• You pour it from a heavier bottle.

  • You tell them that it’s expensive.

  • You tell them that there’s a history to it.

Conversely, (this may be a silly example but) that same glass of wine will be perceived to taste bad when you tell that person that you spit in it.

Reality hasn’t changed. It’s the same, unaltered glass of wine. But the perception of the wine has changed due to the story being told.

We use our mental shortcuts to assess situations:

  • Heavier bottle = good

  • Expensive = good

  • History = good

  • Spit in drink = bad

Similarly, we as consumers use these mental shortcuts to assess products. If we’re shown a product that has a landing page with poorly matched colors, poor quality images, and unclear copywriting, it doesn’t matter if that product will grant us eternal youth, we’ll perceive it to be a bad product.

To continue the restaurant analogy, the floors haven’t been swept, and the toilets are backed-up and emitting a foul odor.

🚽 Clean Your Toilets

Here are 6 tactical ways you can add intangible value to your product to help your customers see it in a more favorable light. I recommend using many of these tactics at the same time:

  • Have a prominent, unified design

    • Products with great design are perceived more positively and are more recognizable. When your design is well done and pleasing to the eye, you can use it as a marketing channel to signal the value of your product.

  • Use the contrast principle

    • Before showing your own product to the consumer, show off a worse product or the product of your competitor. Highlight features in that product that aren’t as good as yours. When you do this beforehand, your product will look much better than had you shown it first.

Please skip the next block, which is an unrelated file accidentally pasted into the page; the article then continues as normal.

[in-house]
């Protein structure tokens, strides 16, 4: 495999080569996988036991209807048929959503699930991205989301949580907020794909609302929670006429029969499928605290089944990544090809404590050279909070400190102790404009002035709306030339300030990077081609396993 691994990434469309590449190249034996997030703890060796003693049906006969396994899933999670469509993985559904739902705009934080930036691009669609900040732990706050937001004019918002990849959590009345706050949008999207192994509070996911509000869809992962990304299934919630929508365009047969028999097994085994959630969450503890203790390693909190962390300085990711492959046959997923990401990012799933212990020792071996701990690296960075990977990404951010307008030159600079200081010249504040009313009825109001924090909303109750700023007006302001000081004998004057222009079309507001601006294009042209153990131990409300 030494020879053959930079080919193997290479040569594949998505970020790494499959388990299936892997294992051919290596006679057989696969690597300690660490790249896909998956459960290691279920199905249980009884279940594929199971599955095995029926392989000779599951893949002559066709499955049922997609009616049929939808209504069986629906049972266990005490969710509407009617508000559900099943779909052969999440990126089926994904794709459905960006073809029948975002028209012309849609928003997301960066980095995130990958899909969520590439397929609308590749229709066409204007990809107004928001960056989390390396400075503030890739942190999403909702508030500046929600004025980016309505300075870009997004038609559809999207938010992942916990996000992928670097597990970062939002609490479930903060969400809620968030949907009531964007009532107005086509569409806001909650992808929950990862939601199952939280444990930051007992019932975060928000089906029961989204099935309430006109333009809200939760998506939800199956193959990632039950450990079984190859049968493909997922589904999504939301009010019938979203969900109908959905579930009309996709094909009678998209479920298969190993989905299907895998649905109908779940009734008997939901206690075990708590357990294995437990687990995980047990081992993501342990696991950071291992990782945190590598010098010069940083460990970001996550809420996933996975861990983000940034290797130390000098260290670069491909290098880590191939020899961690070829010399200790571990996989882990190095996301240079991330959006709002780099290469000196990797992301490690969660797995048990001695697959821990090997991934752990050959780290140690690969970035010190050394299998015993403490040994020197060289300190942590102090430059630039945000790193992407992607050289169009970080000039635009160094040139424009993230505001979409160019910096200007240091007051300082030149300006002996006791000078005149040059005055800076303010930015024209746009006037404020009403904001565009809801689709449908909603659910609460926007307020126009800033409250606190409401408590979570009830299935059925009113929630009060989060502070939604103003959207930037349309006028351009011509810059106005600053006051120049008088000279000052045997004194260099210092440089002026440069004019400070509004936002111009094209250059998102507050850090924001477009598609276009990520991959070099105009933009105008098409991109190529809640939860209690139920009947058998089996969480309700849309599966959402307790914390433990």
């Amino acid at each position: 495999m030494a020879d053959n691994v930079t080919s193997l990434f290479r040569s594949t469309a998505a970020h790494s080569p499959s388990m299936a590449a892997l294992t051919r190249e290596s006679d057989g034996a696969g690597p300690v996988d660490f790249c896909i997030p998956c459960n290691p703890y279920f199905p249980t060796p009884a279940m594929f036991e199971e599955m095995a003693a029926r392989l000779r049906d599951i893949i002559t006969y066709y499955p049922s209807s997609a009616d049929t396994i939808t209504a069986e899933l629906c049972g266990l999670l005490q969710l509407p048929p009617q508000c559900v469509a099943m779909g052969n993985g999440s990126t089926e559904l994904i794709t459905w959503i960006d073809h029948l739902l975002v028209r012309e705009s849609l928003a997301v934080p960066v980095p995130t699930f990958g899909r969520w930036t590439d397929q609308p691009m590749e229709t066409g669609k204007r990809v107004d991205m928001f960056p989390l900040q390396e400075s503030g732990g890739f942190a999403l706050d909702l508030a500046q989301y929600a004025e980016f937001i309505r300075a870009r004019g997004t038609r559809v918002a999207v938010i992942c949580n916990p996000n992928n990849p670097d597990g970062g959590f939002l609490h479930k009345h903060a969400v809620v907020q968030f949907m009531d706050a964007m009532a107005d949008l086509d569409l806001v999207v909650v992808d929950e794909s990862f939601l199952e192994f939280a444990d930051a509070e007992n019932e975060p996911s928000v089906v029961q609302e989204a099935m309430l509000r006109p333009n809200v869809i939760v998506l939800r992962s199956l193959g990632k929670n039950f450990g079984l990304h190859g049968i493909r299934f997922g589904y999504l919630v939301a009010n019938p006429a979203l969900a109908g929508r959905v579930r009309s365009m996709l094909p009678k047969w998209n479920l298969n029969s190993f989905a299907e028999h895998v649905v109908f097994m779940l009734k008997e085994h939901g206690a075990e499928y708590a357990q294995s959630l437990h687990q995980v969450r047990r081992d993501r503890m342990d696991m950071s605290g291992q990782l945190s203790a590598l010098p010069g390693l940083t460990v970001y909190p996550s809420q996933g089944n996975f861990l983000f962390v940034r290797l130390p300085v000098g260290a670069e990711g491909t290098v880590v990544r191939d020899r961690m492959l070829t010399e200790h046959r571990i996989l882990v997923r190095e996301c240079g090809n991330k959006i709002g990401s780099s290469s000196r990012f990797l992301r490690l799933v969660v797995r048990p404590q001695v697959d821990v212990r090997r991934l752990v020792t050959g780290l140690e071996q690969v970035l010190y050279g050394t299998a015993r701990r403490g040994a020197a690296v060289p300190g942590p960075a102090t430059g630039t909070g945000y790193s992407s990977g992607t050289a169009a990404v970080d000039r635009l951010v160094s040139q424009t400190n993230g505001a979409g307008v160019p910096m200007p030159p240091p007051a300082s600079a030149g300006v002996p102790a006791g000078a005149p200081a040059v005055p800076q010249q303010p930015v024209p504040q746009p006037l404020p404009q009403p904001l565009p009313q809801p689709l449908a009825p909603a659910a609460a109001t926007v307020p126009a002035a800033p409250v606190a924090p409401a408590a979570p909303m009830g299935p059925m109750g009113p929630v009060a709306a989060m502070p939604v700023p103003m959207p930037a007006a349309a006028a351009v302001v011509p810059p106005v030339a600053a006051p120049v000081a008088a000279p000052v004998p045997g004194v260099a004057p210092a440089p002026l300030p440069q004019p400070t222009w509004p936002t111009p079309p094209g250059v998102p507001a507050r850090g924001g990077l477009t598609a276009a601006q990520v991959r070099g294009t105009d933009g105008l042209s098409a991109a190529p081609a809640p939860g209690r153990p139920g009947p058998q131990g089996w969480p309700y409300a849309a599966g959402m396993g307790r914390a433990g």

• Limit the supply of or access to your product

    • When you keep the supply of your product lower than the amount of people that want it, your product is perceived as more valuable. Simple supply and demand. Kanye West does this with his sneaker releases and Superhuman does this with their email software.

  • Show that there are already people that like your product

    • Your product will seem more desirable to consumers if you can show that many others are using your products. Customers will be more likely to buy when shown evidence that others are buying too.

  • Increase your prices

    • Back to the mental shortcuts: Expensive = good. This mental shortcut works for us most of the time. The more expensive coat lasts longer and the more expensive food tastes better and is more nutritious. So why shouldn’t that apply to products?

  • Have a compelling backstory

    • Which dining room table sounds more valuable? The one made from the wood in the forest nearby or the one made from the trees imported from Japan and craved using a traditional Japanese woodcutting techniques?

📝 What I wrote about today can be found in the first 15 minutes of the podcast episode. The rest of the episode explores concept of behavior psychology and why consumers purchase things the way they do. I recommend listening to the whole thing. It’s brilliant. Listen to it here.

❤️ Thanks for reading Issue #8. Please click the heart button & share this with someone you know that’ll enjoy it.

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Enjoy the rest of your week :)